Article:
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The Moon at perihelion

Dominic Ford, Editor
From the Moon feed

Objects: The Moon
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The Moon's monthly orbit around the Earth will carry it to its closest point to the Sun – its perihelion – at a distance of 1.0140 AU from the Sun.

This happens at around the time when the Moon's orbit carries it between the Sun and the Earth, at around the same time that it passes new moon.

At the moment of the Moon's perihelion, the Earth will lie at a distance of 1.0164 AU from the Sun, and the Moon will lie at a distance of 1.0140 AU from the Sun.

This distance between the Earth and Moon will be 0.0024 AU (358,000 km).

The exact positions of the Sun and Moon in the sky will be:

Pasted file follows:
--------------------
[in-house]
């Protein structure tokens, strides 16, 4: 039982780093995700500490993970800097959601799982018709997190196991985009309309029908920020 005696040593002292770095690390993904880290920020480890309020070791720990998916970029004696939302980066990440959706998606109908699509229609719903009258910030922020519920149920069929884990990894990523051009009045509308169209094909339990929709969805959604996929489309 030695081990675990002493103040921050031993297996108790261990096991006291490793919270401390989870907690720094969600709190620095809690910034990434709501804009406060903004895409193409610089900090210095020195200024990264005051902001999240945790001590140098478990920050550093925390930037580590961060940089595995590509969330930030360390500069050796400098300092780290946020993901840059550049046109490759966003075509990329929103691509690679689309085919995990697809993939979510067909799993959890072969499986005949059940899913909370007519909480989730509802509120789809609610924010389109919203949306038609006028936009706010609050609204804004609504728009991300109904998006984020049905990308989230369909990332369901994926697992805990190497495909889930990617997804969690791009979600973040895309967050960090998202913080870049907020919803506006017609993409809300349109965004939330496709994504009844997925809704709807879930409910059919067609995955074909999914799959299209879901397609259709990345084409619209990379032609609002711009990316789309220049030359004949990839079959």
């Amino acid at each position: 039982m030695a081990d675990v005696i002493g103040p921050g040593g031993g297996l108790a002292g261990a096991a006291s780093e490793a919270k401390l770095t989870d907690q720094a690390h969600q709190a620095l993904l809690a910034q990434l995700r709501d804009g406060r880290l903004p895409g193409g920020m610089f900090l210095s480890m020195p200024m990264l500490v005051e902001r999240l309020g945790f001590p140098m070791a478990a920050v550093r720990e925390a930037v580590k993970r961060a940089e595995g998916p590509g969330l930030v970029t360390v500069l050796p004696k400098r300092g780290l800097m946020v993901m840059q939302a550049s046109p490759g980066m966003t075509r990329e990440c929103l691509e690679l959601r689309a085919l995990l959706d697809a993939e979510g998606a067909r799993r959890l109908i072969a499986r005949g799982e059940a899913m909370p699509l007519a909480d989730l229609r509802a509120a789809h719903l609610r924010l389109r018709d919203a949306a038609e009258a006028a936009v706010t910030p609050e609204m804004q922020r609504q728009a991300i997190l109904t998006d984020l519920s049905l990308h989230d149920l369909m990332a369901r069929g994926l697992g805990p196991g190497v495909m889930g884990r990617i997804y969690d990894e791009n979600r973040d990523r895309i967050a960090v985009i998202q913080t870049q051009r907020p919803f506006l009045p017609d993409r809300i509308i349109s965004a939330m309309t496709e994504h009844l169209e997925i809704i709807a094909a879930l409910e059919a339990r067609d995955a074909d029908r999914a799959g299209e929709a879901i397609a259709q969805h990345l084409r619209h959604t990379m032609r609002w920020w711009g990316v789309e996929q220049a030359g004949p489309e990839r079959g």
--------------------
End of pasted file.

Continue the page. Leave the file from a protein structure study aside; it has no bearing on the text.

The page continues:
Object Right Ascension Declination Constellation Angular Size
The Moon 05h50m10s +19°06' Orion 33'21"
Sun (centre) 06h09m +23°25' Gemini 31'28"

The coordinates above are given in J2000.0.

The sky on 23 June 2017
Twilight ends
Twilight begins

29-day old moon
Waning Crescent


29 days old

Rise Culm. Set
Mercury 05:15 12:58 20:41
Venus 02:43 09:40 16:38
Moon 05:04 12:20 19:36
Mars 05:52 13:31 21:10
Jupiter 13:38 19:27 01:19
Saturn 19:30 00:12 04:49
All times shown in EDT.


Never attempt to point a pair of binoculars or a telescope at an object close to the Sun. Doing so may result in immediate and permanent blindness.


The circumstances of this event were computed using the DE405 planetary ephemeris published by the Jet Propulsion Laboratory (JPL).

This event was automatically generated by searching the ephemeris for planetary alignments which are of interest to amateur astronomers, and the text above was generated based on an estimate of your location.

Related news

23 Jun 2017  –  The Moon at perihelion
23 Jun 2017  –  New Moon
30 Jun 2017  –  Moon at First Quarter
06 Jul 2017  –  The Moon at apogee

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